The islanders believe firmly in the existence of fairies who live in the caves by the sea—little men about the height of a sod of turf, who come out of the fissures of the rocks and are bright and merry, wearing green jackets and red caps, and ready enough to help any one they like, though often very malicious if offended or insulted.
There was an old man on the island called Shaun-Mor, who said that he had often travelled at night with the little men and carried their sacks for them; and in return they gave him strange fairy gifts and taught him the secret of power, so that he could always triumph over his enemies; and even as to the fairies, he was as wise as any of them, and could fight half a dozen of them together if he were so minded, and pitch them into the sea or strangle them with seaweed. So the fairies were angered at his pride and presumption, and determined to do him a malicious turn, just to amuse themselves when they were up for fun. So one night when he was returning home, he suddenly saw a great river between him and his house.
"How shall I get across now?" he cried aloud; and immediately an eagle came up to him.
"Don't cry, Shaun-Mor," said the eagle, "but get on my back and I'll carry you safely."
So Shaun-Mor mounted, and they flew right up ever so high, till at last the eagle tumbled him off by the side of a great mountain in a place he had never seen before.
"This is a bad trick you have played me," said Shaun; "tell me where I am now?"
"You are in the moon," said the eagle, "and get down the best way you can, for now I must be off; so good-bye. Mind you don't fall off the edge. Good-bye," and with that the eagle disappeared.
Just then a cleft in the rock opened, and out came a man as pale as the dead with a reaping-hook in his hand.
"What brings you here?" said he. "Only the dead come here," and he looked fixedly at Shaun-Mor so that he trembled like one already dying.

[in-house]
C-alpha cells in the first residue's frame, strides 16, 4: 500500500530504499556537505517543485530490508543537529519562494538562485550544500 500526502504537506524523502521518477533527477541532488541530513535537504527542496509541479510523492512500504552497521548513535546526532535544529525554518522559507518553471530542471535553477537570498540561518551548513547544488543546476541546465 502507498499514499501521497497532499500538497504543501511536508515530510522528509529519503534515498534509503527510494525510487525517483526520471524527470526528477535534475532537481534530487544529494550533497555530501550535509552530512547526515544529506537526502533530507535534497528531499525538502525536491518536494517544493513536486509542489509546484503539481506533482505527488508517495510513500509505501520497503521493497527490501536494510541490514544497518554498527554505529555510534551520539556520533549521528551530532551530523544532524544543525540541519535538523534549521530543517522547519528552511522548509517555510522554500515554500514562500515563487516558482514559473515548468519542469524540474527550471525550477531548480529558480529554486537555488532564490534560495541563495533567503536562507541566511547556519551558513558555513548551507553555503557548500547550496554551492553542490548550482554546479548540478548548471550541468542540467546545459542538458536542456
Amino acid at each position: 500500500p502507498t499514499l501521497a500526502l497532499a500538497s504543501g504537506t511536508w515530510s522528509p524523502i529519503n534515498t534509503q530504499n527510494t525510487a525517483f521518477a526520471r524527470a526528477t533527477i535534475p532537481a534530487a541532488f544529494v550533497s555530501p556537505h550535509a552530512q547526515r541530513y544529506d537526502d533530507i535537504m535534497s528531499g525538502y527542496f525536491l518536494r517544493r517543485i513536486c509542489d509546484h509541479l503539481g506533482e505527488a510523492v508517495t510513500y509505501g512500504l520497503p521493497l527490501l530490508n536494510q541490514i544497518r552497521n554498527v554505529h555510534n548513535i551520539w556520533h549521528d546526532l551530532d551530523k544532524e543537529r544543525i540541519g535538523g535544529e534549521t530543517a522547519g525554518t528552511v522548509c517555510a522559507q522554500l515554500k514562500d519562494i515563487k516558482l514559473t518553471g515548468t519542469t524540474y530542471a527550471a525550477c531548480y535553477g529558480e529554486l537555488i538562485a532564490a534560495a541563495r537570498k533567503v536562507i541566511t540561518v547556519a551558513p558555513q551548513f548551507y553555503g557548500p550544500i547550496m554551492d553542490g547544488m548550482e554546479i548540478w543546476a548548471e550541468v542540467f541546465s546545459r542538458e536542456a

"O your worship," he said, "I live far from here. Tell me how I am to get down, and help me I beseech you."
"Ay, that I will," said the pale-faced man. "Here is the help I give you," and with that he gave him a blow with the reaping-hook which tumbled Shaun right over the edge of the moon; and he fell and fell ever so far till luckily he came in the midst of a flock of geese, and the old gander that was leading stopped and eyed him.
"What are you doing here, Shaun-Mor?" said he, "for I know you well. I've often seen you down in Shark. What will your wife say when she hears of your being out so late at night, wandering about in this way. It is very disreputable, and no well brought up gander would do the like, much less a man; I am ashamed of you, Shaun-Mor."
"O your honour," said the poor man, "it is an evil turn of the evil witches, for they have done all this; but let me just get up on your back, and if your honour brings me safe to my own house I shall be for ever grateful to every goose and gander in the world as long as I live."
"Well then, get up on my back," said the bird, fluttering its wings with a great clatter over Shaun; but he couldn't manage at all to get on its back, so he caught hold of one leg, and he and the gander went down and down till they came to the sea.
"Now let go," said the gander, "and find your way home the best way you can, for I have lost a great deal of time with you already, and must be away;" and he shook off Shaun-Mor, who dropped plump down into the sea, and when he was almost dead a great whale came sailing by, and flapped him all over with its fins. He knew no more till he opened his eyes lying on the grass in his own field by a great stone, and his wife was standing over him drenching him with a great pail of water, and flapping his face with her apron.
And then he told his wife the whole story, which he said was true as gospel, but I don't think she believed a word of it, though she was afraid to let on the like to Shaun-Mor, who affirms to this day that it was all the work of the fairies, though wicked people might laugh and jeer and say he was drunk.
By Lady Francesca Wilde